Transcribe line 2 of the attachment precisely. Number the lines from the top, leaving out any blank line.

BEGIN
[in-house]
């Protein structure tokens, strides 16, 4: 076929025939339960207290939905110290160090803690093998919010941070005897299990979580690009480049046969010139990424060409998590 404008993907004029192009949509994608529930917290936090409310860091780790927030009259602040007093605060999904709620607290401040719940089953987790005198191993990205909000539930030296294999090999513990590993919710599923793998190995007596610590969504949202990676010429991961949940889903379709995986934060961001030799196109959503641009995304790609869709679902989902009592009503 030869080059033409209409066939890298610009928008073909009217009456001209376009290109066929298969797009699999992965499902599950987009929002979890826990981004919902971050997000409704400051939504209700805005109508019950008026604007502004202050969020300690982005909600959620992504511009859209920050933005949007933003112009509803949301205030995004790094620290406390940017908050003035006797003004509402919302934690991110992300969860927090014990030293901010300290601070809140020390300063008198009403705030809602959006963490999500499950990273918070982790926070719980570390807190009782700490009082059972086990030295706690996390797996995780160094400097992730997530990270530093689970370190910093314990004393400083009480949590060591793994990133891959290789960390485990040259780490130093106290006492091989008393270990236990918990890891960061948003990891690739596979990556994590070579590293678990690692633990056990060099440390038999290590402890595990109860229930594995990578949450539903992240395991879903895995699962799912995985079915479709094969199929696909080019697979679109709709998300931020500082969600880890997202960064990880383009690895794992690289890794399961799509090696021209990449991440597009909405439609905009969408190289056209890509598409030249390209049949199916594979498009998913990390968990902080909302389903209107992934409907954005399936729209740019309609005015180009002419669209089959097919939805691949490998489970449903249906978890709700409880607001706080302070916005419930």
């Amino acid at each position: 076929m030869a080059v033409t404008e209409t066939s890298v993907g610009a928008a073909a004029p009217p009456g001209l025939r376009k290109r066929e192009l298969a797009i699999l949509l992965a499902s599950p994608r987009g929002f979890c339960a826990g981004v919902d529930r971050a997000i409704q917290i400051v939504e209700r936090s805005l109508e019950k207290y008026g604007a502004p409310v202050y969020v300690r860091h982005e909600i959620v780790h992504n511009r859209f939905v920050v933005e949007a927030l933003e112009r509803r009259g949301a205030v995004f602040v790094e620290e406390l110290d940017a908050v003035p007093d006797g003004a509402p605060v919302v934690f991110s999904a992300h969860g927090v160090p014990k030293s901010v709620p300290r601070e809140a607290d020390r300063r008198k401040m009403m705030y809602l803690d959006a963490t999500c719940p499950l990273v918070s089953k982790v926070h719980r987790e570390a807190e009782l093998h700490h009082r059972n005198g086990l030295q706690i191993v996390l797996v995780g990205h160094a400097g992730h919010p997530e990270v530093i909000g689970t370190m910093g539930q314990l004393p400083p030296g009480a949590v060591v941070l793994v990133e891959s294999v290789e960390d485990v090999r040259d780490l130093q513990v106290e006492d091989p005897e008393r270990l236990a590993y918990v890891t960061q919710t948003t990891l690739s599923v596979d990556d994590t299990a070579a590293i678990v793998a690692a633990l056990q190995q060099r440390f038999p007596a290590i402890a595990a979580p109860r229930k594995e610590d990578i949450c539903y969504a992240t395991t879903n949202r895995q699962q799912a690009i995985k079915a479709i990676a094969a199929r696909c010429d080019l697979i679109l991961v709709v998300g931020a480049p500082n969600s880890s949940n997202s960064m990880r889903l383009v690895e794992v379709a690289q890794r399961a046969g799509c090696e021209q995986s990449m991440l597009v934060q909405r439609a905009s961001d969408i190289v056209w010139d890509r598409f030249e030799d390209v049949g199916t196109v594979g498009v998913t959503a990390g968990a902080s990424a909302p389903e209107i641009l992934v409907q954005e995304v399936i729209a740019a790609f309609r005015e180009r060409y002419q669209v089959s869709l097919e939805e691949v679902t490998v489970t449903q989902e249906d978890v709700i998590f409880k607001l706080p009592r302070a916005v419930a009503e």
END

């Protein structure tokens, strides 16, 4: 076929025939339960207290939905110290160090803690093998919010941070005897299990979580690009480049046969010139990424060409998590 404008993907004029192009949509994608529930917290936090409310860091780790927030009259602040007093605060999904709620607290401040719940089953987790005198191993990205909000539930030296294999090999513990590993919710599923793998190995007596610590969504949202990676010429991961949940889903379709995986934060961001030799196109959503641009995304790609869709679902989902009592009503 030869080059033409209409066939890298610009928008073909009217009456001209376009290109066929298969797009699999992965499902599950987009929002979890826990981004919902971050997000409704400051939504209700805005109508019950008026604007502004202050969020300690982005909600959620992504511009859209920050933005949007933003112009509803949301205030995004790094620290406390940017908050003035006797003004509402919302934690991110992300969860927090014990030293901010300290601070809140020390300063008198009403705030809602959006963490999500499950990273918070982790926070719980570390807190009782700490009082059972086990030295706690996390797996995780160094400097992730997530990270530093689970370190910093314990004393400083009480949590060591793994990133891959290789960390485990040259780490130093106290006492091989008393270990236990918990890891960061948003990891690739596979990556994590070579590293678990690692633990056990060099440390038999290590402890595990109860229930594995990578949450539903992240395991879903895995699962799912995985079915479709094969199929696909080019697979679109709709998300931020500082969600880890997202960064990880383009690895794992690289890794399961799509090696021209990449991440597009909405439609905009969408190289056209890509598409030249390209049949199916594979498009998913990390968990902080909302389903209107992934409907954005399936729209740019309609005015180009002419669209089959097919939805691949490998489970449903249906978890709700409880607001706080302070916005419930």